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Court Convicts Diamond District Robbery Crew Chief

Dec 16, 2009 12:58 PM   By Jeff Miller
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RAPAPORT...  Hector Rivera was convicted on all of the counts filed against him for orchestrating a robbery and operating an extortion crew that carried out hits in the New York Diamond District. He will be sentenced on April 8, 2010. The FBI reported that Rivera, 57, planned and executed multiple robberies and acts of extortion, often involving firearms, between 2002 and 2008.

Rivera was convicted of one count of conspiracy to commit Hobbs Act robbery and three counts of Hobbs Act robbery or attempted robbery, each of which carries a maximum sentence of 20 years in prison. He was also convicted of two counts of using and carrying a firearm during and in relation to a crime of violence.

He was specifically convicted for the November 29, 2005 robbery of Doppelt & Greenwald Diamonds , as well as for brandishing a gun during that hit. He was charged with robbing a FedEx delivery truck on December 20, 2007, which had been assumed to be carrying diamonds, and for the attempted hijacking of a FedEx tractor-trailer on December 4, 2008.

On December 20, 2007, in the vicinity of 48th Street and 11th Avenue in Manhattan, the FBI determined that two men had displayed firearms and police badges upon approaching the driver of aFedEx tractor-trailer believed to be carrying several million dollars worth of diamonds. The driver was removed from the FedEx truck at gunpoint and handcuffed and kidnapped. The FedEx truck was then driven to a loading dock in Brooklyn. When the defendants were unable to unload the contents of the truck, it was driven to a different location, where it was abandoned. After being held for more than four hours, the driver was finally released.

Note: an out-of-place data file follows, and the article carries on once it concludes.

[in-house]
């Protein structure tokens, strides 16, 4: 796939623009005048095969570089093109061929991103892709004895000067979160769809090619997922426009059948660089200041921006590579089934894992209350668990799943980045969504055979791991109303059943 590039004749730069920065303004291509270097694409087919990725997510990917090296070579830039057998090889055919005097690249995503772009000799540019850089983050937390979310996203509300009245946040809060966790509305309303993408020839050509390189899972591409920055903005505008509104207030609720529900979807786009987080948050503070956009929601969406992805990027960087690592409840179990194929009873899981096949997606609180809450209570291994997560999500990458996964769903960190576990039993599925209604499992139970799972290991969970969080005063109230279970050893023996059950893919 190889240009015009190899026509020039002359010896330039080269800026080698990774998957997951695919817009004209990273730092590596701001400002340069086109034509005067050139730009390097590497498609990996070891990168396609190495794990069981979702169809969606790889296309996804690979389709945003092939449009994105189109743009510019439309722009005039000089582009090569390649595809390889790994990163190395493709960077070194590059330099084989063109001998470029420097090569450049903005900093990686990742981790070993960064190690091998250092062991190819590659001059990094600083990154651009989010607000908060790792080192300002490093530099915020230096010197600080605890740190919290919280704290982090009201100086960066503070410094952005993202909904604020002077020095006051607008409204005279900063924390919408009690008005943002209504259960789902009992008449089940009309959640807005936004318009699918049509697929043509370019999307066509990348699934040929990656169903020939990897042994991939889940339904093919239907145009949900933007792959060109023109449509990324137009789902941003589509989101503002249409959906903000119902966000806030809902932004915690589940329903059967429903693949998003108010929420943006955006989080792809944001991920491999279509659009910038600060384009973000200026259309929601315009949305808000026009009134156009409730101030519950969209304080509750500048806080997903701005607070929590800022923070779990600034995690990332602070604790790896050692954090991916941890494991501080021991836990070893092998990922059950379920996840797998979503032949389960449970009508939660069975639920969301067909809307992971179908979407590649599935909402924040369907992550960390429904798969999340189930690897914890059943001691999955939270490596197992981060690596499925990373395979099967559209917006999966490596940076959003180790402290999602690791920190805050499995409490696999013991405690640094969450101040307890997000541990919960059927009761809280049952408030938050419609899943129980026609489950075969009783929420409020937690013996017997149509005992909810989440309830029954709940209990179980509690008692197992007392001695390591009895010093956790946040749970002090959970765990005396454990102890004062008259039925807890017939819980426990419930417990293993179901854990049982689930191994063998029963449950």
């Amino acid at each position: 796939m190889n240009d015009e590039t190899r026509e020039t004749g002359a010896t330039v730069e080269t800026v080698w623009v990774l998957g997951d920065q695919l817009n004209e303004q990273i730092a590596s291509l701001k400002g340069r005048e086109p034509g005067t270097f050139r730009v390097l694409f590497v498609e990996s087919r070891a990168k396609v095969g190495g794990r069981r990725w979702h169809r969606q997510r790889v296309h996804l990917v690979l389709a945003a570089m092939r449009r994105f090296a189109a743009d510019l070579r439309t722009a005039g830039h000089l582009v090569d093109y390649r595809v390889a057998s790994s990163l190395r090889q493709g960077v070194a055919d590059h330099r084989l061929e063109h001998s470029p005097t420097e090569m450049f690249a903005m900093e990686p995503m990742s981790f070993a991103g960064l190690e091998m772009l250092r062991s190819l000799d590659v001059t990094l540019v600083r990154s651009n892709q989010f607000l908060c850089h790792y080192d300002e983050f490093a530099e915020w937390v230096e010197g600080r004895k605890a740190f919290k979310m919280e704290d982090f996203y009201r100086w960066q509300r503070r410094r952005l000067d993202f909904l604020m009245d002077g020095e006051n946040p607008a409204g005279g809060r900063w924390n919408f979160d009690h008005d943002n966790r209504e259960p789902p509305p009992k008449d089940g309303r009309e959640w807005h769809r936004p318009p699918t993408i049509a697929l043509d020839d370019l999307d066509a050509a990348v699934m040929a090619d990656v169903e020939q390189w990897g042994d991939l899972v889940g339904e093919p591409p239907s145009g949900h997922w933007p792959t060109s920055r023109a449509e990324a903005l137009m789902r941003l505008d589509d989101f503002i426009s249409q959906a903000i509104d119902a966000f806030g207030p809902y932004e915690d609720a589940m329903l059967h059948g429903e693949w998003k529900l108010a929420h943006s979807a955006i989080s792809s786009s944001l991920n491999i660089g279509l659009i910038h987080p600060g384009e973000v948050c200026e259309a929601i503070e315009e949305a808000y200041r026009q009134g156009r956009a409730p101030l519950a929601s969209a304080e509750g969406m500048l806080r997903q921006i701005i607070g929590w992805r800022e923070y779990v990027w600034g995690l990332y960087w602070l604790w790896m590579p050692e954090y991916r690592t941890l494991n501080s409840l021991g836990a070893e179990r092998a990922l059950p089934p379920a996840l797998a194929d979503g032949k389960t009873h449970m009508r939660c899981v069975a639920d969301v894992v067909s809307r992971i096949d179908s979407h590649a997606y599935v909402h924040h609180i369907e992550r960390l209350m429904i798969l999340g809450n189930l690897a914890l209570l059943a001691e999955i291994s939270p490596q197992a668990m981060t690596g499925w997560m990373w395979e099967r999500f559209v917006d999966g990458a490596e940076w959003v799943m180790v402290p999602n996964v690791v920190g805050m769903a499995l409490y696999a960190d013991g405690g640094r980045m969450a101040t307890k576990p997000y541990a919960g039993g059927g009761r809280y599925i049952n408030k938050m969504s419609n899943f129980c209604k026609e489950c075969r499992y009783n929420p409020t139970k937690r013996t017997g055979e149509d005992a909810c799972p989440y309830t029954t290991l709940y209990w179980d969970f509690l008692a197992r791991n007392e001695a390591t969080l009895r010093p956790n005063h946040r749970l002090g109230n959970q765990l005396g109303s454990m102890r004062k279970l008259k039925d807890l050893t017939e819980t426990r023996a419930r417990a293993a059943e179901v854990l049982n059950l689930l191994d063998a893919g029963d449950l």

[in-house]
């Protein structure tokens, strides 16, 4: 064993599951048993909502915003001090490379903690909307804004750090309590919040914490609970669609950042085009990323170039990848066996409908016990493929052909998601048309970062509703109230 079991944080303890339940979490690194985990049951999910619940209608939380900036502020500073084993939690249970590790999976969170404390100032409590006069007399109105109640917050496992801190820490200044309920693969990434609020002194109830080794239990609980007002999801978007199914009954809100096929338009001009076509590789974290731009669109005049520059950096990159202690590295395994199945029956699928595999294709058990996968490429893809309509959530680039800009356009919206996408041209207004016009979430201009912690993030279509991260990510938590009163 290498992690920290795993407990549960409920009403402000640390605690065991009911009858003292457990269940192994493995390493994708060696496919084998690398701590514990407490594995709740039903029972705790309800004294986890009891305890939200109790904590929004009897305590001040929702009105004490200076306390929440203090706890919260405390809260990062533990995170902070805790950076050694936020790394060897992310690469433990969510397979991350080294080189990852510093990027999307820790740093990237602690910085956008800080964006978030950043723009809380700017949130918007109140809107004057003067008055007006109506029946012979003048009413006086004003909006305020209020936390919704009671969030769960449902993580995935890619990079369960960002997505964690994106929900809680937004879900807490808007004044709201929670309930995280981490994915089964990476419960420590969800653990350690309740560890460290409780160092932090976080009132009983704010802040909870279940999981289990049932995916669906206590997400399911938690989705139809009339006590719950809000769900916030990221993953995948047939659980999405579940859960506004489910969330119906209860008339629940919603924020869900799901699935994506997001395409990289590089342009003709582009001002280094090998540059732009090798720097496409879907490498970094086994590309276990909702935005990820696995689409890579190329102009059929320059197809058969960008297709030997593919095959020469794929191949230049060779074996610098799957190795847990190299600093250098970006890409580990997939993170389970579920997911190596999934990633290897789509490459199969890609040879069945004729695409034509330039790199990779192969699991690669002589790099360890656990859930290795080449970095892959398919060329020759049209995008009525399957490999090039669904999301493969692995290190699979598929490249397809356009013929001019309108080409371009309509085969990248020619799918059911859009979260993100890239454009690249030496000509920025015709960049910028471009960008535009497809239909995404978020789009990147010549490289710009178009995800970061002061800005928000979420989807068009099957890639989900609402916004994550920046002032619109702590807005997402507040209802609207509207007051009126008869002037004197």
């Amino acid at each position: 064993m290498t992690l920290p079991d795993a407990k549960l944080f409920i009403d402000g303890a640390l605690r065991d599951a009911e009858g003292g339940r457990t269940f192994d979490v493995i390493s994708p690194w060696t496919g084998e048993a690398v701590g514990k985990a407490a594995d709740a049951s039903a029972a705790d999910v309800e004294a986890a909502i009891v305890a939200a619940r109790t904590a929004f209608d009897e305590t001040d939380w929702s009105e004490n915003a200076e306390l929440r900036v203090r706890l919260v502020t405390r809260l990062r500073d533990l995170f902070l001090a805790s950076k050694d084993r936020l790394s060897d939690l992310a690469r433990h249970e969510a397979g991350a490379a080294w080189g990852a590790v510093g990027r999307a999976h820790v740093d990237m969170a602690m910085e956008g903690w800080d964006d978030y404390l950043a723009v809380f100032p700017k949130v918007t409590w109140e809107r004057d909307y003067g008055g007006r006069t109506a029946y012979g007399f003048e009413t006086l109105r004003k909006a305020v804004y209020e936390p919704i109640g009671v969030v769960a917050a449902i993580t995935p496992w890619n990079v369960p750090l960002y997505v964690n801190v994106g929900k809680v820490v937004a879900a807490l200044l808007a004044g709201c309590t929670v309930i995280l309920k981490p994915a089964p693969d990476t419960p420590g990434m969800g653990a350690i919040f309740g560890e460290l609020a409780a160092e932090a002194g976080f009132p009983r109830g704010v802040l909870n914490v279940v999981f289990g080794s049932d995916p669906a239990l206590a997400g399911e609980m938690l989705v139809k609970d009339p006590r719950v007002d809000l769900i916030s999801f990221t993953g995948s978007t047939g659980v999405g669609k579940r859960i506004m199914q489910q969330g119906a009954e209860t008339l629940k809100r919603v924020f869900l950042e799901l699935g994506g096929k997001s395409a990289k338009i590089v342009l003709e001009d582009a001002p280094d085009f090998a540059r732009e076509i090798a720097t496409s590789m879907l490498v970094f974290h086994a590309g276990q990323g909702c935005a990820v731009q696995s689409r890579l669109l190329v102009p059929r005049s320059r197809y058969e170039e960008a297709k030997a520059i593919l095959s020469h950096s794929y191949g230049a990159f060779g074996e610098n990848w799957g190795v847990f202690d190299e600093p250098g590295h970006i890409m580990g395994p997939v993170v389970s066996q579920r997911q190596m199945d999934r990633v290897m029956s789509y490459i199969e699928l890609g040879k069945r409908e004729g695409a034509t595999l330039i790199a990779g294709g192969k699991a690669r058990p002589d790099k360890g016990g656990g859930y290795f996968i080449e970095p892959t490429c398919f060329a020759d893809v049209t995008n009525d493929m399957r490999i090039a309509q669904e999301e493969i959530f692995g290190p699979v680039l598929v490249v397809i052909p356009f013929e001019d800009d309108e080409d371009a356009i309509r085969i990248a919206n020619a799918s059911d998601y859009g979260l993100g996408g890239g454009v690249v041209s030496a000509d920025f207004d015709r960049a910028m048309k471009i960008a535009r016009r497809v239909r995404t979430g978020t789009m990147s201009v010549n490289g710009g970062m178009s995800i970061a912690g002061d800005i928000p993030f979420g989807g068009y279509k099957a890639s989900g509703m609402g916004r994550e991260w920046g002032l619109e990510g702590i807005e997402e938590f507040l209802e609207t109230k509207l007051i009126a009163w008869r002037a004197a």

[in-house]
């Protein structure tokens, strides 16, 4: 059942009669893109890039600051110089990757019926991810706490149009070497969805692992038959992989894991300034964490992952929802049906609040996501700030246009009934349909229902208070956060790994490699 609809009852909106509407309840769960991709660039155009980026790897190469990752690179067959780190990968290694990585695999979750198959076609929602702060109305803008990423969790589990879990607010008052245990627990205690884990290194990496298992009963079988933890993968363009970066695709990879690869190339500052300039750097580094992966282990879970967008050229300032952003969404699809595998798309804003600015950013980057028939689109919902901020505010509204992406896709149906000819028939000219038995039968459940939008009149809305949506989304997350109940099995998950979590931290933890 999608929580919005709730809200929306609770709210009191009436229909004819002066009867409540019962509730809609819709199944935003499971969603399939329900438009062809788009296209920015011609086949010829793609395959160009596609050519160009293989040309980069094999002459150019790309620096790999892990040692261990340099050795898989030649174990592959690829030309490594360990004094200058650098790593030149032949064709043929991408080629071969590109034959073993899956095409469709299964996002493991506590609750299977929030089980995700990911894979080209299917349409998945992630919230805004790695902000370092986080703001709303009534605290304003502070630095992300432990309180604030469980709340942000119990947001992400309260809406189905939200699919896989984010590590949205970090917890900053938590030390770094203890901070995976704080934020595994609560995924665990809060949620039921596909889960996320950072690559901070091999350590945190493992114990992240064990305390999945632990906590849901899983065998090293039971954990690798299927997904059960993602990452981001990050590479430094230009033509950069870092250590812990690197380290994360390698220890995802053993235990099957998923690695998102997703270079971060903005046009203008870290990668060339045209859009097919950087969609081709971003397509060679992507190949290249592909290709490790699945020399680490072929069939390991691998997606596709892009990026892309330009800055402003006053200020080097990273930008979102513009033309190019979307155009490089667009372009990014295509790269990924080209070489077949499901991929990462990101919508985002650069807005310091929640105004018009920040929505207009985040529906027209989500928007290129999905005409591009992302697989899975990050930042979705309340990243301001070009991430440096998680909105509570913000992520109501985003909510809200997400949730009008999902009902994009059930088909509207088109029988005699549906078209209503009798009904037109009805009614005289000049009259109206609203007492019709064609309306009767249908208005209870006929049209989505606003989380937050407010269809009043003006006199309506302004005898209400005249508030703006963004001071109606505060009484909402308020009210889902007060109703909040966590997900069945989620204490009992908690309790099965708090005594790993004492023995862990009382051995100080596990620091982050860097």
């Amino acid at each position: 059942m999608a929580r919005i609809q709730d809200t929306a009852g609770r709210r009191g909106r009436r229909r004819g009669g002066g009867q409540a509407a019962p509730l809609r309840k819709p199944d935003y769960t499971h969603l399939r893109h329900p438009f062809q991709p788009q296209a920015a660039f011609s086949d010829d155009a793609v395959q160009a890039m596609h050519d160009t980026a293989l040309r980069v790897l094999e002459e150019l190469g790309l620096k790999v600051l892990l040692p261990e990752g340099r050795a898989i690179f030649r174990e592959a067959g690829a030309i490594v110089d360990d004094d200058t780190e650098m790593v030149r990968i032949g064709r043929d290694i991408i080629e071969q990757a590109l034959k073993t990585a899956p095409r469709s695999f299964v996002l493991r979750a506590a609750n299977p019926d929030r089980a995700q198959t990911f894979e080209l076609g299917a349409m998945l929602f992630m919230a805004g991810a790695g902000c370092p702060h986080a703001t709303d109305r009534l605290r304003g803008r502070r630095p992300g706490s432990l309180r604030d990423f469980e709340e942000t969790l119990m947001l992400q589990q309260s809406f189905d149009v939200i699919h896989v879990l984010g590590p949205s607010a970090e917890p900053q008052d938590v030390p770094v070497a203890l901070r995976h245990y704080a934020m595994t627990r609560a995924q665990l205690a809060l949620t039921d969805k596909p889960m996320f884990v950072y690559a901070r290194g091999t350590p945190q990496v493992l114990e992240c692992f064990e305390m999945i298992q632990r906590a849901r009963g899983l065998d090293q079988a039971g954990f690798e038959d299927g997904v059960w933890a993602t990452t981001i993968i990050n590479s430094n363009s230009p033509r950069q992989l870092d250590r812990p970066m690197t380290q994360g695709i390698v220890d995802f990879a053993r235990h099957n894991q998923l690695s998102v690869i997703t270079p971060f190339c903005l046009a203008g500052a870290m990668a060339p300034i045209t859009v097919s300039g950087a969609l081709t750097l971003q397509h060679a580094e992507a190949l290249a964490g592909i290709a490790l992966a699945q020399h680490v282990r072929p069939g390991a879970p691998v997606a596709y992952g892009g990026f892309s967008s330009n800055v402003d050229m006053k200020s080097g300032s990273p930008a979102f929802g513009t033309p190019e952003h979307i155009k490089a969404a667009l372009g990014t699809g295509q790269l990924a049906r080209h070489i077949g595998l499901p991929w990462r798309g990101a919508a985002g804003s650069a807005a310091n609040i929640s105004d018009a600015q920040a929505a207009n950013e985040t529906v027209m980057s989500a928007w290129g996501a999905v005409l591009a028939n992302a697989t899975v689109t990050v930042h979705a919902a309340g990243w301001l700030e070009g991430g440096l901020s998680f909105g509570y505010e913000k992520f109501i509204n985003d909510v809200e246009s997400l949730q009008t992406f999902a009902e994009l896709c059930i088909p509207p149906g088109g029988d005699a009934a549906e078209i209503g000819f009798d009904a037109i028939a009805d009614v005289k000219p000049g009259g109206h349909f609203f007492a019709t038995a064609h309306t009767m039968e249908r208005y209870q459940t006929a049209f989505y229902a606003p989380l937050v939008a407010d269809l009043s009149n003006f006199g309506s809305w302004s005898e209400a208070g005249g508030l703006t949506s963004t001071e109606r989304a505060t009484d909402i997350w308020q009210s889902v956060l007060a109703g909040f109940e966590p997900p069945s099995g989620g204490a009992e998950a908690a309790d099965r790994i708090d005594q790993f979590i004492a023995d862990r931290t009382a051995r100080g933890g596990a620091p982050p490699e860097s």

Through surveillance and consensually recorded telephone conversations, in-person meetings between Rivera and a cooperating witness and court-authorized wiretaps on two cellular telephones, law enforcement officials learned that a second hijacking was scheduled to take place on December 4, 2008. Rivera was planning this hit and the FBI was able to observe Rivera and others ahead of the heist. Intercepted wire and electronic communications between Rivera and others revealed, among other things, that Rivera was involved in recruiting people to participate in the robbery.

In addition to the single Hobbs conspiracy count and three counts of Hobbs Act robbery or attempted robbery, each of which carries a maximum sentence of 20 years in prison, Rivera's first firearm conviction carries a mandatory minimum sentence of seven years and a maximum sentence of life in prison. His second firearms conviction carries a mandatory minimum sentence of 25 years in prison and a maximum sentence of life. Each of the six charges also carries a maximum fine of the greatest of either $250,000 or twice the gross gain or loss derived from the offense.

LH

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